You’ll also find a wide variation on Lake Tahoe vacation rentals, whether you’re looking for a convenient ski-in-ski-out condo, a cabin in the woods or a luxurious lakefront estate. Vacation rentals generally offer a better option for groups and families, and can come with amenities such as hot tubs and back yards or dock access. You can find listings on Airbnb, VRBO and Vacasa, in addition to local options such as Tahoe Vacation Rentals, Tahoe Getaways and Lake Tahoe Accommodations.


Many of the parks around the lake offer campsites. There are also several private campsites, which may also offer amenities such as restaurants and rental shops. Campsites are typically open from May to October and can range from tent-only primitive sites to RV sites with full hookups. Some campsites offer first-come-first-serve sites. Others can be reserved up to six months in advance and they go quick. Book online at Reserve California,, Reserve America, Hipcamp, Camp Richardson, Zephyr Cove, or Meeks Bay.

TIP – Book your accommodations early, especially over the summer, holiday weekends or around Christmas and New Years. Time your stay for the off-season or midweek to save money.

What to Do?

Lake Tahoe is an outdoor and adventure lover’s playground, with so many different ways to play in all seasons. Here are some of the most popular things to do.

Hit the trails

Hiking is the most popular activity in Tahoe, with hundreds of miles of trails to choose from here, suitable to all ability levels. With so many mountain ranges, national forests, wildernesses, parks, and more than 100 small alpine lakes in the area, you’re bound to find a hike to suit. Popular options include the Rubicon Trail from DL Bliss State Park to Emerald Bay, Eagle Falls and Eagle Lake and Mount Tallac. The Tahoe Rim Trail covers 165 miles in a loop around the lake. The Pacific Crest Trail also cuts through the area.

If you’d rather explore on two wheels, there are also hundreds of miles of world-class mountain biking trails. An absolute classic is the Flume Trail, which offers stunning lake views as you ride along a ridge high above the lake. Half of the Tahoe Rim Trail is also accessible to mountain bikes.

TIMING TIP – Hit the trails early, especially in the summer. You’ll have better luck getting a parking spot and beating the crowds, and avoid exposure during the hottest part of the day.

Baby paddle Tahoe

Skiing and Snowboarding

With hundreds of inches and annual snowfall and 15 resorts around the lake, skiing and snowboarding are easily the most popular winter activities in Tahoe. Heavenly, Kirkwood and Northstar are all owned by Vail Resorts, and accessible with one pass. Squaw Valley and Alpine Meadows are also accessible with a single pass. Several smaller resorts, such as Soda Springs, Diamond and Donner Ski Ranch offer a good value.

TIP – Book your lift ticket in advance for extra savings. Multi-day tickets also offer a better value. It’s worth getting a season pass if you plan to ski or ride more than 4 days.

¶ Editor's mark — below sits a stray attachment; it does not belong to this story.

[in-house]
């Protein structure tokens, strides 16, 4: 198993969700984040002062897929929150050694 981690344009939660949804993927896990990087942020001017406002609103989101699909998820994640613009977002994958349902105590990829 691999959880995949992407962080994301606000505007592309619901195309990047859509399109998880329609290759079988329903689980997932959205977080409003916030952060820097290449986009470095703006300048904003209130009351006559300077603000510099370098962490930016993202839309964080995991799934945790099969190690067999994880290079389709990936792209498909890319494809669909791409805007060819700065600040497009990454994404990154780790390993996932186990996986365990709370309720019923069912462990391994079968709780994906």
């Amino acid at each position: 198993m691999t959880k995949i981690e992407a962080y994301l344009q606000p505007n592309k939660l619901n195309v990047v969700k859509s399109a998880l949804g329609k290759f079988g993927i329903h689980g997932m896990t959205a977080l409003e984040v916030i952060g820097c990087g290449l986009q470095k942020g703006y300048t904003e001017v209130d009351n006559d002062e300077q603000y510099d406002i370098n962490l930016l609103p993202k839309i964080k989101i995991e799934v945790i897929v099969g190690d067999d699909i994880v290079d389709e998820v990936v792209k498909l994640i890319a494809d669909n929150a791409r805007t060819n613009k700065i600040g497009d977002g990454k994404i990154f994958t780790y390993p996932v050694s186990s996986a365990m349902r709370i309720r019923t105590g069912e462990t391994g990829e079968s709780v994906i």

There are also other ways to play in the snow that don’t require a resort and ski lifts including cross-country skiing, tubing and sledding and snow shoeing. For more of an adrenaline rush, try getting pulled on a dogsled, or zipping around on a snowmobile

Photo Courtesy: Jen Peng

Photo Courtesy: Jen Peng

Enjoy the beaches

You’ll have plenty of choice in Tahoe, with more than 40 beaches and 72 miles of shoreline. Sand Harbor is one of the most popular, and prettiest, beaches in Tahoe, with crystal clear waters, long stretches of sand and giant boulders. It also offers plenty of amenities and watersport rentals. Some beaches, such as Lakeview Commons in South Lake Tahoe and Commons Beach in Tahoe City, offer live music, while others, such as Zephyr Cove and Round Hills, offer lively beach bars. For those willing to hike or paddle in, beaches such as Chimney Beach and Skunk Harbor offer a scenic escape from the crowds.

TIP – For Sand Harbor, park in Incline Village and take the East Shore Express, or park near the Tunnel Creek Café and walk or bike the 3 miles to Sand Harbor. Along the way you will pass by 16 vista points and 11 beach access points.


Get out on the water

Going for a boat cruise is a great way to take in the sights and truly appreciate the grandeur of Lake Tahoe. A popular option is the M.S. Dixie II paddle wheeler, which offers both a daytime sightseeing cruise to Emerald Bay and a sunset dinner cruise. Other options include the Sierra Cloud, the Woodwind II and the Safari Rose. Or rent your own boat and cruise around the lake.

To get even closer to the water, get out on a stand-up paddleboard or kayak.  SUP and kayak rentals can be found near most of the beaches around the lake and there are plenty of easy launch points. Paddling is also a great way to access many of the hidden coves and beaches around the lake.

Drive around the lake

The drive around Lake Tahoe is one of the most scenic drives in America, with numerous points of interests along the way, including vista points, parks, beaches and cute mountain towns. Although you can complete the drive in 2.5 hours without stops, plan to take most of the day to give yourself plenty of time to make stops.